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How media bias works: the joke is on us all
Free The Media, May 2001;, November 2000
Framing the issues

Remember the big deficit debate? Preston Manning and Paul Martin, like two dummies operated by the same ventriloquist, insisted we had to cut back on health care and education in order to eliminate the deficit. They pretended to be tough-minded and this was the only choice we had. Okay, it’s the kind of game we might expect them to play, but where were the media? They took Manning’s and Martin’s perspective for granted, and almost all their coverage of political debate about the deficit issue was in those terms.

There was, however, another way of eliminating the deficit: tightening up tax loopholes; implementing an estate tax for the very wealthy; taxing financial speculation like currency trading; cutting back the money supply of the big chartered banks to allow more room for social programs in our economy, through the Bank of Canada; and perhaps most important of all, cutting back interest rates (which had been high) to help the economy grow. Doing it that way, on the revenue side, would have required real toughness on Manning’s and Martin’s part: disciplining their political friends rather than taking a big strip off the back of Canadians at large. You might not agree with this option, but it was a choice. The media screened it out

It was also a fairer option. The cause of the large public debt was not public spending but high interest rates and tax leakage. This was well-documented. People with large assets (who fed on those interest rates) and corporations and high-income earners (who could take advantage of the tax loopholes) were the ones who profited. They didn’t earn the pay-off. It was a windfall for them. It was only fair, then, that they should accept the burden of eliminating the debt, as in the second option. The media, however, screened this out, too. Their coverage was based on the assumption, which they repeated ad nauseam - although it was a false one - that program spending was responsible for the debt.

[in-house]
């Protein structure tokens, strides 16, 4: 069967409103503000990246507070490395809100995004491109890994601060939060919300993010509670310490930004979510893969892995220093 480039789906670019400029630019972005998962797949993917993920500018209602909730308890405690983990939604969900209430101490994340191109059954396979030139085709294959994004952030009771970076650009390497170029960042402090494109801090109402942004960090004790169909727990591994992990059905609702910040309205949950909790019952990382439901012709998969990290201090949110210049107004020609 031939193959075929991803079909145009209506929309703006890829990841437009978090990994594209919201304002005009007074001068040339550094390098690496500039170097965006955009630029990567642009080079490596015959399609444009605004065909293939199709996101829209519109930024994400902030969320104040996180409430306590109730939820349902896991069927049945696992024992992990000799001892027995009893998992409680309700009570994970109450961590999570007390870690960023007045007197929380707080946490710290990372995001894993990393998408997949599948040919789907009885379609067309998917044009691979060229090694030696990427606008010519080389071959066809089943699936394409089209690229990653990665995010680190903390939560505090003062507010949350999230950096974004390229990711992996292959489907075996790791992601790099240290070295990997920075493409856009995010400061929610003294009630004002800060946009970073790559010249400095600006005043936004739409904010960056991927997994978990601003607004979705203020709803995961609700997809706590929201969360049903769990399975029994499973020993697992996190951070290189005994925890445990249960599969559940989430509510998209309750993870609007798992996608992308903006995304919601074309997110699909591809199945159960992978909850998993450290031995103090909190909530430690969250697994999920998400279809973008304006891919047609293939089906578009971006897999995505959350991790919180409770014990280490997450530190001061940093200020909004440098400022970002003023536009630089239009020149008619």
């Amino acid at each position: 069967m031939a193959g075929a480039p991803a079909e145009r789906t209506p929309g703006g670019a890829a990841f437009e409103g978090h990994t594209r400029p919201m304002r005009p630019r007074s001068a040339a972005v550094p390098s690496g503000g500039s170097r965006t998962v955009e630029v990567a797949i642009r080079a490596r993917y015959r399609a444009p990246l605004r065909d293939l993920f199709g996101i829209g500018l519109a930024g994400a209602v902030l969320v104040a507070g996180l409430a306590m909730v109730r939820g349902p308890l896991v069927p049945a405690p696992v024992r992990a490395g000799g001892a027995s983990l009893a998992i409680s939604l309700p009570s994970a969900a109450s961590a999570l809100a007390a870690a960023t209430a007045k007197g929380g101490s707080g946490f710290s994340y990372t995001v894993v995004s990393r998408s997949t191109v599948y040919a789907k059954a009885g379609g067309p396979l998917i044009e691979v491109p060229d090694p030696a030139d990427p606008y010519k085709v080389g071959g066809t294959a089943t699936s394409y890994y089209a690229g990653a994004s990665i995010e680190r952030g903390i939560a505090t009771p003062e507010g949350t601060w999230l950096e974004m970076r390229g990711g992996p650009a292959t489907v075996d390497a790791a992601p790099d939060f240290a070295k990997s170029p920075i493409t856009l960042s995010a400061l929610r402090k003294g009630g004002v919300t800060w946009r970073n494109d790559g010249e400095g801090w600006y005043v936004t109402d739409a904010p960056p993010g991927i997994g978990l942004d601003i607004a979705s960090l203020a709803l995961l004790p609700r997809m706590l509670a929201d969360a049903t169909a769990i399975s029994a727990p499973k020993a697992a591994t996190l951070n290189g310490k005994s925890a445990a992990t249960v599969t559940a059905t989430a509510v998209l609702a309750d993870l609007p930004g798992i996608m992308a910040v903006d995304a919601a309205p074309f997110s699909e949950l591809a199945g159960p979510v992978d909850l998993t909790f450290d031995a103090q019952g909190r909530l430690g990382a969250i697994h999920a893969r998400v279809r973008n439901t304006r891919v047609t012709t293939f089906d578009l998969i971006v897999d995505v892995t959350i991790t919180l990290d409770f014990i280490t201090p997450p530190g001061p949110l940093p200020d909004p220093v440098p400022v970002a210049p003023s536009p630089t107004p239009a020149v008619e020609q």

The distorting impact of all this on the deficit debate, and on voting patterns, was enormous. The odds are overwhelming that you, yourself - you personally - assumed from this coverage that (a) the debt was caused by overspending, and (b) the only way to eliminate the deficit was by cutting back on program spending, and this helped shape your political views accordingly.

The joke was on us all.

Or take the way the media deal with the economy, with foofaraw about stock markets and the need to indulge investors, even if that tears up our society. But the world is awash in capital. What counts in economies is people, moreso today than ever. To put it in a phrase: “The economy is us.” We don’t have to let outsiders intimidate us.

The key for people in a modern economy is education. The media, however, in their perspective on the economy, don’t make that linkage, or they make it only in passing. Again, the impact on politics and on how we vote is enormous. And again the joke is on us all.

Or take media hype over the last several years about the demand for tax cuts and even about a “tax revolt.” This is a key element in what is happening in the federal election today. The Reform-Alliance, with its tax-cut mantra, has depended on it - in a certain is a creation of this tax-cut media hype. The Liberals’ squandering of $100 billion in tax cuts in their recent mini-budget, mostly for people who don’t need it, is another product, indirectly, of this heated media slant.

Polls, however, show that Canadians give social programs, debt reduction, and other issues priority, with tax cuts well down the list. And as for “tax revolt,” there isn’t one, except in the overworked imagination of some newspaper editors pushing their owners’ views. Story after story nevertheless appears about tax rates, with the premise of the coverage that taxes need to be cut.

This is called, in media parlance, “framing the issue.” It makes no difference whether the reporting within that frame is accurate or not. The frame decides, and if you come at the subject from a different direction, tough luck. You receive little or no media coverage because your analysis falls outside the frame. It isn’t seen as newsworthy. It doesn’t fit. It’s not what’s happening, is it?

This is how media bias works, insidiously and powerfully, and how it affects the very election in which we are now involved.

Making up the news: great fiction writing